Five days a week, seven months a year, students attend classes in a one-room country schoolhouse. Students in as many as seven grades share the same classroom and the same teacher.
VILLAGE BUILDINGS
Blacksmith's Workshop
Blacksmith's Workshop

 
Church
Church

 
General Store
General Store

 
Weaver's Home
Weaver's Home

 
Shoemaker's Workshop
Shoemaker's Workshop


Post Office
Post Office

 
Tinsmith's Workshop
Tinsmith's Workshop

 
Farmhouse
Farmhouse

 
Joiner's Workshop
Joiner's Workshop

 
Schoolhouse
Schoolhouse

 
IN THE SCHOOLHOUSE

In the early 1900s, most children in rural Quebec go to school in one-room schoolhouses. Most schools are simple brick or wooden structures, and are built far enough back from the road to limit distractions. Each school has a playground, and some also have a garden where students grow flowers, vegetables and fruit trees. A fence separates the school from the fields and prevents farm animals from wandering onto the grounds. A well provides water, and an outhouse, built away from the school, or latrines in an adjoining structure are kept clean by the teacher and emptied once a year by a local farmer. A wall separates the boys' toilets from the girls'. Both are very cold in winter, with snow sometimes entering through cracks in the wall.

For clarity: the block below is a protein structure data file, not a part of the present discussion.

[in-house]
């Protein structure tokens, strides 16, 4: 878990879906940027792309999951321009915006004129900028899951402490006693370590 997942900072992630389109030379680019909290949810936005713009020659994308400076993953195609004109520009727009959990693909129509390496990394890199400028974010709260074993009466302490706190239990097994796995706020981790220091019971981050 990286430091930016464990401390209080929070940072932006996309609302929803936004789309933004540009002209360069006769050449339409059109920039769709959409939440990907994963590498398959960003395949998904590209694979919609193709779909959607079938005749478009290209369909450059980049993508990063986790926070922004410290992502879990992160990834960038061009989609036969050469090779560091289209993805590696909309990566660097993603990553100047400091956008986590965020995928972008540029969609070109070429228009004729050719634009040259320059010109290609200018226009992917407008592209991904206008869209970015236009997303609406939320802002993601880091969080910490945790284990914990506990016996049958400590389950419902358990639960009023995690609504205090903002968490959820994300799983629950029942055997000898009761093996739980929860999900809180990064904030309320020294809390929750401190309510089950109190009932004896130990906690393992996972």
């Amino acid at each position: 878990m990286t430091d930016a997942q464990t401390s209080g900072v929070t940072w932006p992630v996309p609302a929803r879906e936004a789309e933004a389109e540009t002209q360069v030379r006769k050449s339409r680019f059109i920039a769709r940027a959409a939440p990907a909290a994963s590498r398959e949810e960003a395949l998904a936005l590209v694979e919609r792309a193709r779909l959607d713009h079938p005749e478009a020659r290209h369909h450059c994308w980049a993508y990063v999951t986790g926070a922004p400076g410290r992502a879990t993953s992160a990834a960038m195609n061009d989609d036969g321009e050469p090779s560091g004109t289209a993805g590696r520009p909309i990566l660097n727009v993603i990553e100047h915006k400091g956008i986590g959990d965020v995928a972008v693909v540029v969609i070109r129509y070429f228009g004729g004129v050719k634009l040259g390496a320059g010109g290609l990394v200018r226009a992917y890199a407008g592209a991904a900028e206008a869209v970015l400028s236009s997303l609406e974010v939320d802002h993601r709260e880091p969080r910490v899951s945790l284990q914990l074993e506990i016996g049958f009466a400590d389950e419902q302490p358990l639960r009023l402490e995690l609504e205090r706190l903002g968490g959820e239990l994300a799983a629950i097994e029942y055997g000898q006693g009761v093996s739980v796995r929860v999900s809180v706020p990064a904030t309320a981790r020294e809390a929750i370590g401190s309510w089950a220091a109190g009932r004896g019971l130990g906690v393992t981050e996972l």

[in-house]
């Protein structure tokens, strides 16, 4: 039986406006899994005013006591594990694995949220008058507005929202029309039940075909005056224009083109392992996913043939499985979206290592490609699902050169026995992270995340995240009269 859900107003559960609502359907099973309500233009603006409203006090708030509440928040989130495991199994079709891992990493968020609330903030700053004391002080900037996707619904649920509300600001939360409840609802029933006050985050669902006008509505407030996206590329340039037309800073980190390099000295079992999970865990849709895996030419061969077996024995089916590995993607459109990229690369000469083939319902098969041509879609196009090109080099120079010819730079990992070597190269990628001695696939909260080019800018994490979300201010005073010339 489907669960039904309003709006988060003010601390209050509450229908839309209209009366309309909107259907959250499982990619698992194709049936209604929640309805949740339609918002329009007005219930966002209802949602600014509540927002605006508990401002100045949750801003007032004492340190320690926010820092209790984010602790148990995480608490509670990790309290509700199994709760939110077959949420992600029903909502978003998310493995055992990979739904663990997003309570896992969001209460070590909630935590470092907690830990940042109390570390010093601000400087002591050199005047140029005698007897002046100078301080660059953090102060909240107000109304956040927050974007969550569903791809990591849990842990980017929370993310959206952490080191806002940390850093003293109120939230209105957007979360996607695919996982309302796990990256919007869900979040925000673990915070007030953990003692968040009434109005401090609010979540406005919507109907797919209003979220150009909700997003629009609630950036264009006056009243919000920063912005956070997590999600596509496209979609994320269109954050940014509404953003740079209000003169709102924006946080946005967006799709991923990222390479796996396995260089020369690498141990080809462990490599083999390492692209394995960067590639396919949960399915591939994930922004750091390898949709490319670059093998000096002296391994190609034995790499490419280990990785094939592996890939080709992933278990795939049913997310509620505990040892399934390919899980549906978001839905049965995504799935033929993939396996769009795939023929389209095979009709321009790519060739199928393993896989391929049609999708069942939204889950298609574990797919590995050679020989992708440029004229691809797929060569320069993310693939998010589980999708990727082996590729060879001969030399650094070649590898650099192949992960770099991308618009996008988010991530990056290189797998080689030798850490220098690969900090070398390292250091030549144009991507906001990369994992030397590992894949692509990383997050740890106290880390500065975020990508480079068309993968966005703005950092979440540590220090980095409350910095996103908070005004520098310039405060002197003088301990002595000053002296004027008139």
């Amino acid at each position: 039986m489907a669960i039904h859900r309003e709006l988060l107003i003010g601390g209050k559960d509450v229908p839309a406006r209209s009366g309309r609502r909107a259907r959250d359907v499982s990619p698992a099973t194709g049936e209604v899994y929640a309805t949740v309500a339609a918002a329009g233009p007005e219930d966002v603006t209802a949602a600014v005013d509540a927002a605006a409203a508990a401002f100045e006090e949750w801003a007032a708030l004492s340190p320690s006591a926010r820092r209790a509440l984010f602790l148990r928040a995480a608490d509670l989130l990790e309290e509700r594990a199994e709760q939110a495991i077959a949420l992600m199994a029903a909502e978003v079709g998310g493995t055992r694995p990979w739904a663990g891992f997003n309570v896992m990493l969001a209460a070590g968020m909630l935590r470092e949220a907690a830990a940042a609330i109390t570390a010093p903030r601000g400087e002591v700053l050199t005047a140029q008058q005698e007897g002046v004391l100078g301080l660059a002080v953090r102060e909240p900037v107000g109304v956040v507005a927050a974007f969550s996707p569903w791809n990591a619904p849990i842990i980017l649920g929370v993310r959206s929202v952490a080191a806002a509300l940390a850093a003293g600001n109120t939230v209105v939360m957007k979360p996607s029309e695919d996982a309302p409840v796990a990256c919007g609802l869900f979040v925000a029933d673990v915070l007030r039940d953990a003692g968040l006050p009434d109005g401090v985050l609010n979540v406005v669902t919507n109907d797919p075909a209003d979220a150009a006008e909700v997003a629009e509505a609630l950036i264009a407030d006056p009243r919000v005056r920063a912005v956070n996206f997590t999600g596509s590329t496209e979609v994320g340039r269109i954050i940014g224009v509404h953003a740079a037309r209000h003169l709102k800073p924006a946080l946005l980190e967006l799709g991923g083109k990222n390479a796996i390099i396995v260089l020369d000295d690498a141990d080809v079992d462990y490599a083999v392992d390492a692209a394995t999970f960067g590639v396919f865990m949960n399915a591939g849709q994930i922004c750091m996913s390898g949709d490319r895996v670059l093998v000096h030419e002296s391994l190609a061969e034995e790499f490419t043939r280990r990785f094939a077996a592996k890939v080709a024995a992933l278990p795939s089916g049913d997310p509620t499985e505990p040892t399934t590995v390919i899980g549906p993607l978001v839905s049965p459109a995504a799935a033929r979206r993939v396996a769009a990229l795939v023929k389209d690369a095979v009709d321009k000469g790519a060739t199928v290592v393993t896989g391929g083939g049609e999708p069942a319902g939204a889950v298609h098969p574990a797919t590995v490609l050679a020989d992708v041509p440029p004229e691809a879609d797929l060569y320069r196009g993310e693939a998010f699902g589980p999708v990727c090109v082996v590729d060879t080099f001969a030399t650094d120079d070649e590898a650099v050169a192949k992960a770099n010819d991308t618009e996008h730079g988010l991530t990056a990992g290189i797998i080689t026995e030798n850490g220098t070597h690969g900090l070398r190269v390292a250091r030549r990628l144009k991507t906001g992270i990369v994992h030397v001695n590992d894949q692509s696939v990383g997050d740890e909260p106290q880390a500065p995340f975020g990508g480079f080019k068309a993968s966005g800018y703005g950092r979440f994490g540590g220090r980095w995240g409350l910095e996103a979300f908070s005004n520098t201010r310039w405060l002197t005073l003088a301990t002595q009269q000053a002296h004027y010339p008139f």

Classrooms can also be cold in winter. They are heated by a wood stove and it is the teacher's responsibility to keep the fire going and to buy wood if the regular supply runs out. Students walk to school, sometimes as far as 7 kilometers. During the warmer months, many walk in bare feet to protect their shoes. In winter, most children walk, although in some parts of Quebec, students arrive by dogsled or horse-drawn sleigh.

    Date created: May 13, 2008 | Last updated: June 30, 2010